By Prithvi Tikhe
BU News Service
Every Friday, teachers and students watched seven-year-old Marc Brew perform ballet at the dance school in Jerilderie, New South Wales. He was different – the only boy who danced in the rural village of 900 people.
Brew was trained as a contemporary and ballet dancer at the Victorian College of the Arts Secondary School and The Australian Ballet School. He is still a unique dancer. He just no longer dances with his feet.
In 1997, Brew was injured in a head-on car collision while dancing with PACT Ballet in South Africa. It left him paralyzed from the chest down.
“I remember thinking as an arrogant 20-year-old, ‘This can’t be happening to me, I’m Marc Brew; I’m a dancer’,” said Brew, 40, who is the artistic director and choreographer at Axis Dance Company, which is devoted to the “creation, and performance of contemporary dance that is developed through the collaboration of dancers with and without physical disabilities.”
A 2016 review in The Guardian of Brew’s solo For Now, I am… said “the work opens to a bright white stillness – the light of a near-death experience, the clinical severity of a hospital ward.” It described Brew lying beneath a sheet of silk, emerging slowly into movement, his arms tracing shapes in the space and his fingers tapping small precise rhythms while his upper body twisted against the floor.
During the Axis Dance Company residency at Boston University, Brew, wearing a scarf, cabbie cap and bracelets on both his wrists, said he always felt comfortable performing on stage and expressed his emotions through his movement, through dance. However, he realized he would never regain use of his legs when he sat on the wheelchair for the first time after the accident.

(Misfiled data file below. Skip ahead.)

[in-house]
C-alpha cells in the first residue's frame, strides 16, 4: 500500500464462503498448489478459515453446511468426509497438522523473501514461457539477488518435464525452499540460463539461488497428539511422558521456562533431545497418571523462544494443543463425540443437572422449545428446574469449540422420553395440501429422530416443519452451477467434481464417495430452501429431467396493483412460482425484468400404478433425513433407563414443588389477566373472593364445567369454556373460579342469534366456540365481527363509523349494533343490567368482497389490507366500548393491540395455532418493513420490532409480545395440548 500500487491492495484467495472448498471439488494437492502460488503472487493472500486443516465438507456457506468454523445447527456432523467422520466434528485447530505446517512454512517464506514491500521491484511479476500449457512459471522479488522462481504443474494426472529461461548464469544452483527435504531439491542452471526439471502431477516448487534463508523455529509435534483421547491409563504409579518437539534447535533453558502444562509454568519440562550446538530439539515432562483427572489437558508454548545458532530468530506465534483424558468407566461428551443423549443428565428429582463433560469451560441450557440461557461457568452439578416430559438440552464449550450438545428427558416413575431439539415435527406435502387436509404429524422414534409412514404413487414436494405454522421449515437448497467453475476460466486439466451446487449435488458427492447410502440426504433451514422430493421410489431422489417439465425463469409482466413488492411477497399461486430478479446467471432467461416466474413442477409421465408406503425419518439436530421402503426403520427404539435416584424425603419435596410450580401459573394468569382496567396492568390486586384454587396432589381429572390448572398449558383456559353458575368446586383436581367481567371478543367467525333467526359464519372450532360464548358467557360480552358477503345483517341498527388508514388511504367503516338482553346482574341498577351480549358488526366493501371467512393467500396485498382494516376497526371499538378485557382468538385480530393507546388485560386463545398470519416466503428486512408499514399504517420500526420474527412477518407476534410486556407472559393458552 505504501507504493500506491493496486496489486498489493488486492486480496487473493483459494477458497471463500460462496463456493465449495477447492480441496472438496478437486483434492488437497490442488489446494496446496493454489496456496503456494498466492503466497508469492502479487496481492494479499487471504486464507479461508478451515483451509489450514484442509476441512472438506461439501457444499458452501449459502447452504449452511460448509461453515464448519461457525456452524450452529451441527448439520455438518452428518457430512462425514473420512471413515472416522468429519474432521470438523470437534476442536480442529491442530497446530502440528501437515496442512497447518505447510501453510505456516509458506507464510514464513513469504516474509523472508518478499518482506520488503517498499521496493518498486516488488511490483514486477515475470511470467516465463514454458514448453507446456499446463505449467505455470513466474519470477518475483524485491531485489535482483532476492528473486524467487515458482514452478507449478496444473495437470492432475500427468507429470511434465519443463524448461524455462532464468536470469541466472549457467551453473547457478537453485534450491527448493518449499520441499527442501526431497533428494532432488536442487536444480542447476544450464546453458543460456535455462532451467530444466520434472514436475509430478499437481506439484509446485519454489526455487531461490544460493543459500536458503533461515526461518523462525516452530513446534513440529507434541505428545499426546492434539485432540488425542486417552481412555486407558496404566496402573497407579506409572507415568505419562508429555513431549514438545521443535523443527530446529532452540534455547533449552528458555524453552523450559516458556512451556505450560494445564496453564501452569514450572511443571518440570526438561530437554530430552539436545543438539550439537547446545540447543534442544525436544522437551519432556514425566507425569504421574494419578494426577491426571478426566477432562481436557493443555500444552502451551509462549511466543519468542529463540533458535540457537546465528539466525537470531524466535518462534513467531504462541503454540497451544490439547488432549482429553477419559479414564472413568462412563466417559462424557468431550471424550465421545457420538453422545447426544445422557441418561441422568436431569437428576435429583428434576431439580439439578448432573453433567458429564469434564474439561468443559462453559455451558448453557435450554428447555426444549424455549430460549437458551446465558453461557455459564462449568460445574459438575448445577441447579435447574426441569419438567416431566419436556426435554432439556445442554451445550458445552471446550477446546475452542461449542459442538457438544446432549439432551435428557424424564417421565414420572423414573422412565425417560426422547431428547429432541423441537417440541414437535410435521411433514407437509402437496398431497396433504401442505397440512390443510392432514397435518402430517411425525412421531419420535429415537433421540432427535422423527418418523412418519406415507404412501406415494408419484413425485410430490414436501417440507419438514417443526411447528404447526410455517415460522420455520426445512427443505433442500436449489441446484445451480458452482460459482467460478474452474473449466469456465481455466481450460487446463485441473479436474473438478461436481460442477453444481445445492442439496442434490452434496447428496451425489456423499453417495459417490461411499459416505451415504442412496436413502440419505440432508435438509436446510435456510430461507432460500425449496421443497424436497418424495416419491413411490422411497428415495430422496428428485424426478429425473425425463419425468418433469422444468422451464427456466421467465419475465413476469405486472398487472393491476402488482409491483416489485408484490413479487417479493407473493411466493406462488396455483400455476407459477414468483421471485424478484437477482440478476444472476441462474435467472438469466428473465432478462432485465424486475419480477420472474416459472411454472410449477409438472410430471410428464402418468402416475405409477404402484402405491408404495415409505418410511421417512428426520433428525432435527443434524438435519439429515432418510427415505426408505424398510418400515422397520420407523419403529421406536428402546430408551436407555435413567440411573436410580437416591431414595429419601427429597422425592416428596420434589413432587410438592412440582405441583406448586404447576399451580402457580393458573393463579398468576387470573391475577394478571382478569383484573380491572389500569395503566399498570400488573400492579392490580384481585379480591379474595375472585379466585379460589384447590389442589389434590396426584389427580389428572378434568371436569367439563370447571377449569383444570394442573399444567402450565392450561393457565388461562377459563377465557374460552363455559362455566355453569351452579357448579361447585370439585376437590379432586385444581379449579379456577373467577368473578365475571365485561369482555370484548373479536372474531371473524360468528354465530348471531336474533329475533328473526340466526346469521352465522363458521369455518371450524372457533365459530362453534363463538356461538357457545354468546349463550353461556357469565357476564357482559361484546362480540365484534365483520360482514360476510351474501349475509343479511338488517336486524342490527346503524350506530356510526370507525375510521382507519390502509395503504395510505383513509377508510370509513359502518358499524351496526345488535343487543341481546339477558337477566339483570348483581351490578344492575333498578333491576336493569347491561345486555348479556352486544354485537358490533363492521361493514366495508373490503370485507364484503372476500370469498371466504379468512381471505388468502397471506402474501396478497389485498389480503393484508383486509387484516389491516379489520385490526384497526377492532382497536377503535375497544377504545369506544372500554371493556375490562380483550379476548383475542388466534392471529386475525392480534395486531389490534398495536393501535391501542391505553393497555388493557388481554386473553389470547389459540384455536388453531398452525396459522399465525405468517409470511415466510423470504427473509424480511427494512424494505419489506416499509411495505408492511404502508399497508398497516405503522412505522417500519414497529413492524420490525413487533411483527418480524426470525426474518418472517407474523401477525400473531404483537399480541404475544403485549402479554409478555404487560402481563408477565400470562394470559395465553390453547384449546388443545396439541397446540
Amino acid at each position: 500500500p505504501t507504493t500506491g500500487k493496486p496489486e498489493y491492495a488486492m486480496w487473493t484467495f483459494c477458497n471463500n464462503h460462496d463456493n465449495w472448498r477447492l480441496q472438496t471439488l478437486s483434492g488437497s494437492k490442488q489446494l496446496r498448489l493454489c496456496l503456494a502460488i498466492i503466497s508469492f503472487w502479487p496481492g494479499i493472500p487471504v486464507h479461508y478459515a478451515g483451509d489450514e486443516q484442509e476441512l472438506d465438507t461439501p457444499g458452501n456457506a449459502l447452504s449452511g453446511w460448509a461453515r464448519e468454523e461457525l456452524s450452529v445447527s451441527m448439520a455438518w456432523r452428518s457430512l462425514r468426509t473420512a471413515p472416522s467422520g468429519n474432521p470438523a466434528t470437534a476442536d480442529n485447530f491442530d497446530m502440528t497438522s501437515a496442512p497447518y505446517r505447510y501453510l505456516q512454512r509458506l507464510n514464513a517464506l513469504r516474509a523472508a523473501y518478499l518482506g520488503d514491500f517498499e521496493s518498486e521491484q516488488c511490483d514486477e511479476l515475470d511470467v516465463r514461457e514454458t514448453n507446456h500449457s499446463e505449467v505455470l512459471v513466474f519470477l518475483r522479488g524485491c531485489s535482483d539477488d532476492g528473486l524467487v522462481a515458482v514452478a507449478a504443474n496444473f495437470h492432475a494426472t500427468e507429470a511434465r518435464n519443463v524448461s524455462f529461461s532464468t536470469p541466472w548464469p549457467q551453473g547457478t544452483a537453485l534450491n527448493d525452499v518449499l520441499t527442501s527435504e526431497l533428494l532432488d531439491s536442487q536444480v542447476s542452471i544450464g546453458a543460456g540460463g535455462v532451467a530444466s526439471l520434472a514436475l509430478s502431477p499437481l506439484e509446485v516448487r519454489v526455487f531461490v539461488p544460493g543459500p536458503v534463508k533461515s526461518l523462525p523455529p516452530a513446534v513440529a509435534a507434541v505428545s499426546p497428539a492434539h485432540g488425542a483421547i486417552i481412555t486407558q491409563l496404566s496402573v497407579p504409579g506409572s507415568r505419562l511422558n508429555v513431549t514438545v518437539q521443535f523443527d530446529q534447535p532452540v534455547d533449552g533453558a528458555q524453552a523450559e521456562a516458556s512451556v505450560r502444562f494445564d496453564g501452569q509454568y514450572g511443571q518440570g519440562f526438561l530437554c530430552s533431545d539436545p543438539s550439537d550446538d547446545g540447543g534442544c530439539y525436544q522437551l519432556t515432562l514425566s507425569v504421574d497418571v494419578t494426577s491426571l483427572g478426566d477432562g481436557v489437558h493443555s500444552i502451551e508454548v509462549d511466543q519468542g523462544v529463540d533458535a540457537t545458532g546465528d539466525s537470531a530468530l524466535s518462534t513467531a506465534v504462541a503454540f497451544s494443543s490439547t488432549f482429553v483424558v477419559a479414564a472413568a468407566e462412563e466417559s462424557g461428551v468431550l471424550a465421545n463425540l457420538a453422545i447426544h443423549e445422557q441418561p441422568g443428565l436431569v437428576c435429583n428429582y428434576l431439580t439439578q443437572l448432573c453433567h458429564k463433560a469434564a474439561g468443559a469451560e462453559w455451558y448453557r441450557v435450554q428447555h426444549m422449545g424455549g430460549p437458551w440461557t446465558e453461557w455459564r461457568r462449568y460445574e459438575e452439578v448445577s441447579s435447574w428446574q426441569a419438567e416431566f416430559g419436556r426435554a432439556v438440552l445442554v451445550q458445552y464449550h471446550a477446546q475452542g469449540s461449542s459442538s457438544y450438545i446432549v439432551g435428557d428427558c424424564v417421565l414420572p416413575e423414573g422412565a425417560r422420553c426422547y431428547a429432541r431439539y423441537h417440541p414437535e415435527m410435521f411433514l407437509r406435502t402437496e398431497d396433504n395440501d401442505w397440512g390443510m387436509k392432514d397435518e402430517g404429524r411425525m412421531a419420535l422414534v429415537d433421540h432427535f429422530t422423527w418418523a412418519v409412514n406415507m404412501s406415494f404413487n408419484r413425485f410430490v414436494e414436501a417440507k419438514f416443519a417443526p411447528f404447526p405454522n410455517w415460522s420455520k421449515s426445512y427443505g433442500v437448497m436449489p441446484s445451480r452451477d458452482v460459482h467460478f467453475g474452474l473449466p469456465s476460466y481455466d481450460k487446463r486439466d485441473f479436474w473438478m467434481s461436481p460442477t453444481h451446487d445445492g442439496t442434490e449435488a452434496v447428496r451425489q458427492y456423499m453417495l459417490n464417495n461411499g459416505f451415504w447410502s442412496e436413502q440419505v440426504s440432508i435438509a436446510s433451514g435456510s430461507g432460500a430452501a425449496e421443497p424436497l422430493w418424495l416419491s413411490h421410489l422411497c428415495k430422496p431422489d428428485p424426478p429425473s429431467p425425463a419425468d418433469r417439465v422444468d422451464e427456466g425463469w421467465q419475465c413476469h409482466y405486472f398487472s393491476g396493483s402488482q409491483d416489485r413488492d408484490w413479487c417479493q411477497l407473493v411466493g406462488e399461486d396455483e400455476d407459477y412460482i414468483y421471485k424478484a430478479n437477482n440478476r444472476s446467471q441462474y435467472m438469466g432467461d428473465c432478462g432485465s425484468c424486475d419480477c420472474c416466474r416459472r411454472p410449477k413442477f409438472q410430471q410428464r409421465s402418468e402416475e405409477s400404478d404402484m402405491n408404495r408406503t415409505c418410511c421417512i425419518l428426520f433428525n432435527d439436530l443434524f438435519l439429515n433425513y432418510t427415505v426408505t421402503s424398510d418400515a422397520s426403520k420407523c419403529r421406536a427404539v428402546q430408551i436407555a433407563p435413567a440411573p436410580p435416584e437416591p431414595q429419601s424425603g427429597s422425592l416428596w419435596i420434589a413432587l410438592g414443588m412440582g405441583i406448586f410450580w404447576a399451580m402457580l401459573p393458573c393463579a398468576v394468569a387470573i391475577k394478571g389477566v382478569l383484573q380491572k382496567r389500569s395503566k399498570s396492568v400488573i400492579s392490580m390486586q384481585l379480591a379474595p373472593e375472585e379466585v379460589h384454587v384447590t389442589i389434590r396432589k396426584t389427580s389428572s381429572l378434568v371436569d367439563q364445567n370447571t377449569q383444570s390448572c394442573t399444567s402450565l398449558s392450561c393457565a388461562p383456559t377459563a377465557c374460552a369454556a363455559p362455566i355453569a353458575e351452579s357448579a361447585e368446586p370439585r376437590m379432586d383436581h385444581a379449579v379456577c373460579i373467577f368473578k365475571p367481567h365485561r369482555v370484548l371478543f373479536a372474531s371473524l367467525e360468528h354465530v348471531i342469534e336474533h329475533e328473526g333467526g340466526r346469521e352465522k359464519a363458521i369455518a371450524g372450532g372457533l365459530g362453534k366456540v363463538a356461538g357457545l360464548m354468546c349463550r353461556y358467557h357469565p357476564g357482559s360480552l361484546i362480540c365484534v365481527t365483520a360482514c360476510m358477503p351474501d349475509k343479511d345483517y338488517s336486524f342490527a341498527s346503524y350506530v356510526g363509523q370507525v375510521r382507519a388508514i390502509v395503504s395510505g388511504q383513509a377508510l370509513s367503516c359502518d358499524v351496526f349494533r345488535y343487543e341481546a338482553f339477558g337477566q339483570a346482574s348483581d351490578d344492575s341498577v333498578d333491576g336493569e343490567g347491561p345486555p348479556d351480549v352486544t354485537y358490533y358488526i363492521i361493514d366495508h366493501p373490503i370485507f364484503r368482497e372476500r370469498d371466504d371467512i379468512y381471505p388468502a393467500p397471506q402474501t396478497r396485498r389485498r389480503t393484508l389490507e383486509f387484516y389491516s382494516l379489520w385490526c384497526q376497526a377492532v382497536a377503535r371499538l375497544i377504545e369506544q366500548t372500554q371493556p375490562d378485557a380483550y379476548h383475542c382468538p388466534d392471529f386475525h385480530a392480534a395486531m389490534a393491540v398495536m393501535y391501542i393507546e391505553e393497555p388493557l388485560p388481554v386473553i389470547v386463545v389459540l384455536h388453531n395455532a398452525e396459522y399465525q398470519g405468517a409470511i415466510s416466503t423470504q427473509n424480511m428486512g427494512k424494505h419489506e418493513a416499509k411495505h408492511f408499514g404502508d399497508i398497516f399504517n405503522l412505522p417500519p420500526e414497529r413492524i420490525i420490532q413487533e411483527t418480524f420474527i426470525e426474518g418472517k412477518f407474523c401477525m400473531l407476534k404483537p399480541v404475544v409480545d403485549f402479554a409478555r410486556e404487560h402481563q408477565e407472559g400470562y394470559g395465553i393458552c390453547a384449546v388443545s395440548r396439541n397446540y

“I remember thinking, ‘If this is the situation I am in, then I’m going to make the most of this and do what I can do’,” he said sitting upright in his wheelchair, lifting his lanky legs and crossing them over.
At the Boston University Dance Theatre, a space designed for dance performances, classes and special events, dancers with and without disabilities attentively waited for Brew to express his ideas. The dancers watched Brew create movements with his upper body – his arms stretched, swaying back and forth high above his head. Once the dancers got a sense of Brew’s own moves, they developed the material and made it their own. Brew then looked at how to structure the material into a solo, duet or group work.
Brew said for the past 20 years he’s focused on getting strong and healing to the best of his ability. He realized he needed to surround himself with what was important to his life, his family – his mother, aunt and fellow dancers. He said the dancer mindset helped him with the rigorous regime, stamina and dedication required to get as strong as possible.
Before developing wheelchair skills, he underwent four months of physiotherapy at the spinal cord rehabilitation center where he learned to swim and got his driver’s license with hand controls.
“I started to find that I could do things, but I had to do them differently,” Brew said.